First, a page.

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Home skin basics Melanoma - What causes It?

Melanoma - What causes It?

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Sun - Summer Sun and Winter Sun

Cancer Research UK shows that the majority of skin cancers are caused by too much sun exposure, or in other words, too much exposure to Ultraviolet (UV) radiation. There are three types of UV rays - UVA, UVB and UVC. UVA is responsible for skin ageing and can cause skin cancer. UVB causes redness and sunburn and can also be a risk factor for skin cancer. UVC gets filtered out by the ozone layer, so does not reach us.

New figures for 2005 show that 70% of people questioned in a special survey about UV Index did not understand the importance of the UV Index. UV Index is a way of describing the maximum strength of the UV radiation for a particular day from the sun. It is a more accurate indication of the potential for sunburn than the temperatures forecast each day. Over exposure to ultra violet rays measured by the UV Index can cause skin cancer. The Index ranges from 1 (lowest) and 20 (highest). The highest in the UK usually is 10. People with fair skin need to protect themselves from burning between 11am and 3pm on days with a UV Index rating of 2-5, whereas people with darker skin are advised to cover up when the UV Index rating is higher.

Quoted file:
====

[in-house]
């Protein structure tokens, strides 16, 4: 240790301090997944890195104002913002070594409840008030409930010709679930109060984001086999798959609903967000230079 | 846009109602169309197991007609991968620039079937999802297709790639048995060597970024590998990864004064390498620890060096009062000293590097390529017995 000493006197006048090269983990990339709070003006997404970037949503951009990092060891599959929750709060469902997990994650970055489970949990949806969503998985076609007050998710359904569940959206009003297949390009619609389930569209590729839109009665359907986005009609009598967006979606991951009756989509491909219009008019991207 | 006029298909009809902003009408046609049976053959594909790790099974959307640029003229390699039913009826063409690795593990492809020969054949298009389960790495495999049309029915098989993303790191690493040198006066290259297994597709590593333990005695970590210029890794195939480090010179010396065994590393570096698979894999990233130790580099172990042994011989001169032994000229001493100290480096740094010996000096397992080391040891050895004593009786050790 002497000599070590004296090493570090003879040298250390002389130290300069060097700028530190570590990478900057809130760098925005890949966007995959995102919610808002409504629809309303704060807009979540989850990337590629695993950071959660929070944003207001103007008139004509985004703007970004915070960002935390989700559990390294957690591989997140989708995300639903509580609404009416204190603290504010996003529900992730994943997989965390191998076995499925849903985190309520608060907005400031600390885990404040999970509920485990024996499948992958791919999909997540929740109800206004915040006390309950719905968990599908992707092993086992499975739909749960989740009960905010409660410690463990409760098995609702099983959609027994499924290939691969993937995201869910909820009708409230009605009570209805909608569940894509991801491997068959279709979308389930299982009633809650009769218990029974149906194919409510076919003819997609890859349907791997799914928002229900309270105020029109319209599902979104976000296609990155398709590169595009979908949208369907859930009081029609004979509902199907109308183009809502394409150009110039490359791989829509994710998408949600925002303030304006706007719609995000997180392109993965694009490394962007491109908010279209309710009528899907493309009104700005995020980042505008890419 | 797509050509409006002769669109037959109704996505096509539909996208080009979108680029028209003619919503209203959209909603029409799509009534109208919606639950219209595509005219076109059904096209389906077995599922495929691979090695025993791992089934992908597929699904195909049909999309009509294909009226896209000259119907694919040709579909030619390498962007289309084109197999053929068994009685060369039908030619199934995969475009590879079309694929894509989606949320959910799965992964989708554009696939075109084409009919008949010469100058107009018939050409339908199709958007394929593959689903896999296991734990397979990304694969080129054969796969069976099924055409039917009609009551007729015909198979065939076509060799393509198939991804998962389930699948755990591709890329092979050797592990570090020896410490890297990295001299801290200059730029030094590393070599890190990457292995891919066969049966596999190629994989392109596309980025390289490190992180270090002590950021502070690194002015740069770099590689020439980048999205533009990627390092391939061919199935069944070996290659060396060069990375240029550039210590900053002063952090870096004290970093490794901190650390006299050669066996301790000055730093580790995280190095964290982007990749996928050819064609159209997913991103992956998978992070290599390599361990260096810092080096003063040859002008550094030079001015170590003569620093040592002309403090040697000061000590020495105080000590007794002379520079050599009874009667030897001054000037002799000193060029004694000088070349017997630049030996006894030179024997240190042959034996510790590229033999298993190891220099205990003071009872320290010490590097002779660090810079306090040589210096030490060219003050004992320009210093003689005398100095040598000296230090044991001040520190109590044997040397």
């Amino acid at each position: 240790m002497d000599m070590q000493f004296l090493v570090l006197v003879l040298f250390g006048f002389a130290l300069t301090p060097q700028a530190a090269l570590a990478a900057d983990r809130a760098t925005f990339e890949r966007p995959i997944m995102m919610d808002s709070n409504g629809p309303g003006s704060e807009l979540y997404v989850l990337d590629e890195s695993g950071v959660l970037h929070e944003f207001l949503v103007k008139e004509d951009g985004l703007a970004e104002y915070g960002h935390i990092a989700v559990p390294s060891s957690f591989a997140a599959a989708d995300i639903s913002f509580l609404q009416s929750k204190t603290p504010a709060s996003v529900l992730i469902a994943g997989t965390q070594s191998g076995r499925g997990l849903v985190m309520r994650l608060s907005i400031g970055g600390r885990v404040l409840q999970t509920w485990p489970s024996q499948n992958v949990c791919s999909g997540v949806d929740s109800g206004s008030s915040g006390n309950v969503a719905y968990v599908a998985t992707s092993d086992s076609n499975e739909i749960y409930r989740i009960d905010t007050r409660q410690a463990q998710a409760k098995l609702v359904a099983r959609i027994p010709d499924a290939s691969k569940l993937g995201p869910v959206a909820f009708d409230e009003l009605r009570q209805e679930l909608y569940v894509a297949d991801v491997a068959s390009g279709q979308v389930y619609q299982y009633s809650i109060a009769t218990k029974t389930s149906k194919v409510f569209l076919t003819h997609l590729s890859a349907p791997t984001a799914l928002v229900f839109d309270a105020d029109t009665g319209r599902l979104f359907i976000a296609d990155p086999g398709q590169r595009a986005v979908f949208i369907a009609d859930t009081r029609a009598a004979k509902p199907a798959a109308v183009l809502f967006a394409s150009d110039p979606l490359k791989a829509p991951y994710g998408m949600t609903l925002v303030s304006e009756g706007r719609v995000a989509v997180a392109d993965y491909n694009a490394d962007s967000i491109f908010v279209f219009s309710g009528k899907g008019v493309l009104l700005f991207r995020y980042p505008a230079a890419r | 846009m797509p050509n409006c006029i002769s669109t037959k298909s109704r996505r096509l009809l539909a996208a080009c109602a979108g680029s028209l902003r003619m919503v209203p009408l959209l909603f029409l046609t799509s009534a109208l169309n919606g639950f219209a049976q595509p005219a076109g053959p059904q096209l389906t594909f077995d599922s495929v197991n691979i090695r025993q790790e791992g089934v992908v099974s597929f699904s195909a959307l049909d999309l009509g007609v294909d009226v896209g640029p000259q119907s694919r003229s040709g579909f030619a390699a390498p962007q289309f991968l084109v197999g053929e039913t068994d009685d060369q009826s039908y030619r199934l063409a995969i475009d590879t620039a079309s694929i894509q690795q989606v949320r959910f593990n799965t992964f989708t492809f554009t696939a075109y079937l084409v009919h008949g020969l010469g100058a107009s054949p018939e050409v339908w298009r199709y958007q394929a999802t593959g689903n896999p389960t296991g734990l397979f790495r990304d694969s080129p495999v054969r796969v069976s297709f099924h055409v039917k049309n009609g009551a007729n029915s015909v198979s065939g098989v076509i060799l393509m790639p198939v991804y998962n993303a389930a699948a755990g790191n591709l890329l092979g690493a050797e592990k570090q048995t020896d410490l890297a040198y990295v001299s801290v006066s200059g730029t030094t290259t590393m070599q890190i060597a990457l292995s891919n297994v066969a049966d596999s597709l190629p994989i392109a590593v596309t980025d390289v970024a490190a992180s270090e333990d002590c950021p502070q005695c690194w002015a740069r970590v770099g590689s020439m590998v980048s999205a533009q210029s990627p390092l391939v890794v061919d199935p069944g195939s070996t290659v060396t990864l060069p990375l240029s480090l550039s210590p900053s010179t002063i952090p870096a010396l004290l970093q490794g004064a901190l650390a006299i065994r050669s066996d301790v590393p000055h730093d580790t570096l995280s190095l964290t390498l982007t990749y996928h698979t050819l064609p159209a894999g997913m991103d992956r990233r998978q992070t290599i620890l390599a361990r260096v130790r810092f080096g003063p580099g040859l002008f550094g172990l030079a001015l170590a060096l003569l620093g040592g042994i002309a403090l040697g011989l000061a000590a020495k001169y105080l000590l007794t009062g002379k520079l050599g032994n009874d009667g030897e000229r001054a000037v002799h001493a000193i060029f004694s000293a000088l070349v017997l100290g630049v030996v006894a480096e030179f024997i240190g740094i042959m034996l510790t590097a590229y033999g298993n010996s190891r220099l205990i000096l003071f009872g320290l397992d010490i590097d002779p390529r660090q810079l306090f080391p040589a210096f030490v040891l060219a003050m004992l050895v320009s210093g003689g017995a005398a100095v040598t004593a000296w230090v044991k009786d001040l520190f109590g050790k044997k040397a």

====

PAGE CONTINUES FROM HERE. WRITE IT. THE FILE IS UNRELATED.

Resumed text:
Outdoor Sports

Sports such as golf, tennis, watersports and rambling can add an increase risk to skin cancer, if whilst playing the sport people are not adequately covered up. Every Winter many people go skiing and snowboarding and with the change in altitude, there is also an increase in exposure to UV radiation.


Sunbeds provide artificial UV radiation and even if used occasionally throughout the year, may increase the risk of developing malignant melanoma. Also, a sunbed tan does not protect your skin from the UV radiation of natural sunlight.

Atypical Mole Syndrome

People who have lots of unusual moles, which is known as Atypical Mole Syndrome or Dysplastic Naevus Syndrome, have a higher risk of developing Melanoma.



skin cancer

the second most common in young people


the deadliest form of skin cancer

Catch it early - it can be stopped